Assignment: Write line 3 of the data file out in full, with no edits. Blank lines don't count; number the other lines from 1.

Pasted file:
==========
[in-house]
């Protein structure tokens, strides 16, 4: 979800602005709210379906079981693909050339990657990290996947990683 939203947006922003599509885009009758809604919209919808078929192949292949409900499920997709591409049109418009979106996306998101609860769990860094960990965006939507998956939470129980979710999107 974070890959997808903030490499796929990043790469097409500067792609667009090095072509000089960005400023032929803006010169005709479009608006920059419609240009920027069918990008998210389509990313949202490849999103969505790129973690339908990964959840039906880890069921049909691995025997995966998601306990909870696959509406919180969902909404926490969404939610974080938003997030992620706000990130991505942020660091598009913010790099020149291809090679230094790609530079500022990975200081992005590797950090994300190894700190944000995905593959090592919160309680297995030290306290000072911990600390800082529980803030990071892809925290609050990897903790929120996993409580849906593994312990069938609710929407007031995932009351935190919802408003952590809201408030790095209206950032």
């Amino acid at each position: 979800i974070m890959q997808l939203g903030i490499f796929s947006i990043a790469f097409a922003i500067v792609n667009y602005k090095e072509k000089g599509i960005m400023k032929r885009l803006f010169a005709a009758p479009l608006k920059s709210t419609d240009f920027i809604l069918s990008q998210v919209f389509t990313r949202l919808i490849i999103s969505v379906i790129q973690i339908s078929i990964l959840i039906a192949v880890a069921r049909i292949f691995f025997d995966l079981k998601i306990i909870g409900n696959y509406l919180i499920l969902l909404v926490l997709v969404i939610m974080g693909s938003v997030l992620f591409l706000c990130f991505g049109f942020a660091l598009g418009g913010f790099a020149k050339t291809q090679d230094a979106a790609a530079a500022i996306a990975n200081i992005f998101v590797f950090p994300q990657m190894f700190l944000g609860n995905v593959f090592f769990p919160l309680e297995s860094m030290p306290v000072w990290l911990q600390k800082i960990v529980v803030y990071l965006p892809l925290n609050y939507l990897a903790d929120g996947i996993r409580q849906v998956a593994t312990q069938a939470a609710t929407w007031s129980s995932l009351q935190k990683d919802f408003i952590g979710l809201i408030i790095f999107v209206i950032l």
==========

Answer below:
């Amino acid at each position: 979800i974070m890959q997808l939203g903030i490499f796929s947006i990043a790469f097409a922003i500067v792609n667009y602005k090095e072509k000089g599509i960005m400023k032929r885009l803006f010169a005709a009758p479009l608006k920059s709210t419609d240009f920027i809604l069918s990008q998210v919209f389509t990313r949202l919808i490849i999103s969505v379906i790129q973690i339908s078929i990964l959840i039906a192949v880890a069921r049909i292949f691995f025997d995966l079981k998601i306990i909870g409900n696959y509406l919180i499920l969902l909404v926490l997709v969404i939610m974080g693909s938003v997030l992620f591409l706000c990130f991505g049109f942020a660091l598009g418009g913010f790099a020149k050339t291809q090679d230094a979106a790609a530079a500022i996306a990975n200081i992005f998101v590797f950090p994300q990657m190894f700190l944000g609860n995905v593959f090592f769990p919160l309680e297995s860094m030290p306290v000072w990290l911990q600390k800082i960990v529980v803030y990071l965006p892809l925290n609050y939507l990897a903790d929120g996947i996993r409580q849906v998956a593994t312990q069938a939470a609710t929407w007031s129980s995932l009351q935190k990683d919802f408003i952590g979710l809201i408030i790095f999107v209206i950032l």